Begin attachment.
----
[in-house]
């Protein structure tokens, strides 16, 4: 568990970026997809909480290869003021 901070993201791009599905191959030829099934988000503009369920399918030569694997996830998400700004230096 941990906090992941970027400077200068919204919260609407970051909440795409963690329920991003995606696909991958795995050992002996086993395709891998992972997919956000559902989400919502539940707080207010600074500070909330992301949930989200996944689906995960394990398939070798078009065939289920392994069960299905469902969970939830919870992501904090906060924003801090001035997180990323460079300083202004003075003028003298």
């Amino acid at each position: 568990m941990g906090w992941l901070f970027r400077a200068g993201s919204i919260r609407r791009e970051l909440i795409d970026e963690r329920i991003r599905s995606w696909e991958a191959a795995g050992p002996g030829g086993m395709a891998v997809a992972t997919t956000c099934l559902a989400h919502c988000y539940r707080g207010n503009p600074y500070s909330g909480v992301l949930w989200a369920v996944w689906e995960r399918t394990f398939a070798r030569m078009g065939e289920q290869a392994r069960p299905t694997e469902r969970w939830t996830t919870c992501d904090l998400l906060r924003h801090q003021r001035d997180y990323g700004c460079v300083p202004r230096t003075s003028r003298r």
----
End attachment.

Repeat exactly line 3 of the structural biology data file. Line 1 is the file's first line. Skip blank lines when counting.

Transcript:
């Amino acid at each position: 568990m941990g906090w992941l901070f970027r400077a200068g993201s919204i919260r609407r791009e970051l909440i795409d970026e963690r329920i991003r599905s995606w696909e991958a191959a795995g050992p002996g030829g086993m395709a891998v997809a992972t997919t956000c099934l559902a989400h919502c988000y539940r707080g207010n503009p600074y500070s909330g909480v992301l949930w989200a369920v996944w689906e995960r399918t394990f398939a070798r030569m078009g065939e289920q290869a392994r069960p299905t694997e469902r969970w939830t996830t919870c992501d904090l998400l906060r924003h801090q003021r001035d997180y990323g700004c460079v300083p202004r230096t003075s003028r003298r």